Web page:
By Raza Habib Raja
The attacks on the Sufi Shrine
The horrific details of the attacks on the Sufi shrine of Hazrat Ali Hajvery (also known as Data Gunj Baksh) are beginning to settle in. Terrorist have now struck in the middle of the monument of a tolerant mystic version of Islam. As expected the condemnation is widespread but as usual accusation is misplaced. While going through various websites, I came to know (without surprise of course) that the Pakistani public was generally pointing fingers at the “usual suspect”: United States of America. In fact Yahoo News had made it one of its main page stories that Pakistanis were blaming USA for the attacks at the holy shrine of Hazrat Ali Hajvery.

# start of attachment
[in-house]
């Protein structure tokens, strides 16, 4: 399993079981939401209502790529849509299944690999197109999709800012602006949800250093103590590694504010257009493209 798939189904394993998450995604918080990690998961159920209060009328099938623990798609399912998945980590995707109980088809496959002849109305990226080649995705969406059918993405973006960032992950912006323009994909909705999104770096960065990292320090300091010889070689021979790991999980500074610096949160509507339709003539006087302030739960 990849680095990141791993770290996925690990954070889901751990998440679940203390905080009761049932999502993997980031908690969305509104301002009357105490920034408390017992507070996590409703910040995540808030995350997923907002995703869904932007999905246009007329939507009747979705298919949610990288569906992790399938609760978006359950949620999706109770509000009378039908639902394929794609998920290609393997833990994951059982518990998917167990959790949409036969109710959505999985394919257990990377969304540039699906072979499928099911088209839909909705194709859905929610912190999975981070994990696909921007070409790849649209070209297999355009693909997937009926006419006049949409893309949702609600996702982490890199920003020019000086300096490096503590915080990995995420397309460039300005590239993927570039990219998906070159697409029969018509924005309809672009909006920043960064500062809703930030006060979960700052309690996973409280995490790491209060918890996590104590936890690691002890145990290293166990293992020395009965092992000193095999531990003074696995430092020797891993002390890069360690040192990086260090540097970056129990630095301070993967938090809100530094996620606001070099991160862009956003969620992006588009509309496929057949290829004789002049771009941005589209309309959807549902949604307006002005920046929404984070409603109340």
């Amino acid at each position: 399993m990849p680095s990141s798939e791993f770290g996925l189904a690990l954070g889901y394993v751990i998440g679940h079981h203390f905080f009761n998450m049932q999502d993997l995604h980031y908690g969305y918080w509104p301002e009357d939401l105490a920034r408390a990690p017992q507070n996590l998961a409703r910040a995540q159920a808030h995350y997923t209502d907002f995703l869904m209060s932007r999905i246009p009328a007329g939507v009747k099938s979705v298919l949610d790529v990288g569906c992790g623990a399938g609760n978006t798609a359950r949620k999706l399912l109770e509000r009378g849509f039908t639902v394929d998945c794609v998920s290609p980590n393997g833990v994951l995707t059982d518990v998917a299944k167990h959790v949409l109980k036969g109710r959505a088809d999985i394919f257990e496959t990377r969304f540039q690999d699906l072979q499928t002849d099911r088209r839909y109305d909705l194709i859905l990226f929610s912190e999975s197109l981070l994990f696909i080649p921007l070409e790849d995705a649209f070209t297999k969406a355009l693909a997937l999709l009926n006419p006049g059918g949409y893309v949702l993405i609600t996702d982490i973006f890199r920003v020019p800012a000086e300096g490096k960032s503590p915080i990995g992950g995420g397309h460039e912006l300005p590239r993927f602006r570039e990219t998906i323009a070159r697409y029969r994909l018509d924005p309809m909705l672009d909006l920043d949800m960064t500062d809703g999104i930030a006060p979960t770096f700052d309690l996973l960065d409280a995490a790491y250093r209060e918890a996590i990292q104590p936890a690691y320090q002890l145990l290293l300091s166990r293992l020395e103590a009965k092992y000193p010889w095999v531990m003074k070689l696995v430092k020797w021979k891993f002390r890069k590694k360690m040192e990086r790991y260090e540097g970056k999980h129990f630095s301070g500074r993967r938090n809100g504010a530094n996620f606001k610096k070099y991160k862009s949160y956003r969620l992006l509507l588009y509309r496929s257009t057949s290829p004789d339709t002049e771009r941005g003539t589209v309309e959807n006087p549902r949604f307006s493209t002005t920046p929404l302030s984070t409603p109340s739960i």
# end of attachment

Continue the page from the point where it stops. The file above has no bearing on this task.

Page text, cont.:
An interesting development was that Tehrik-i-Taliban Pakistan (TTP) was quick to deny that it was behind it. Some of the Pakistanis are actually using that denial as a proof that foreign powers are behind this blast. The irony is that the same public which is ready to believe the current denial of TTP does not believe when the same TTP claims responsibility!!!! Its really ironic that when TTP claims responsibility for every blast, we think it is a grand conspiracy and when it denies involvement, we are ready to believe!!
No matter what kind of evidence is presented , our public’s response always end up being broadly under either of the two categories: outright denial according to which it is a grand conspiracy of the West; and apologetic defense where the attacks are construed as the reaction of USA’s presence in Afghanistan and its other atrocities. While the later response is less absurd but is equally dangerous as it creates a soft corner for the monsters instead of much needed revulsion. And furthermore it makes it even more difficult to understand how literal Wahabi version of Islam is creating havoc with our faith.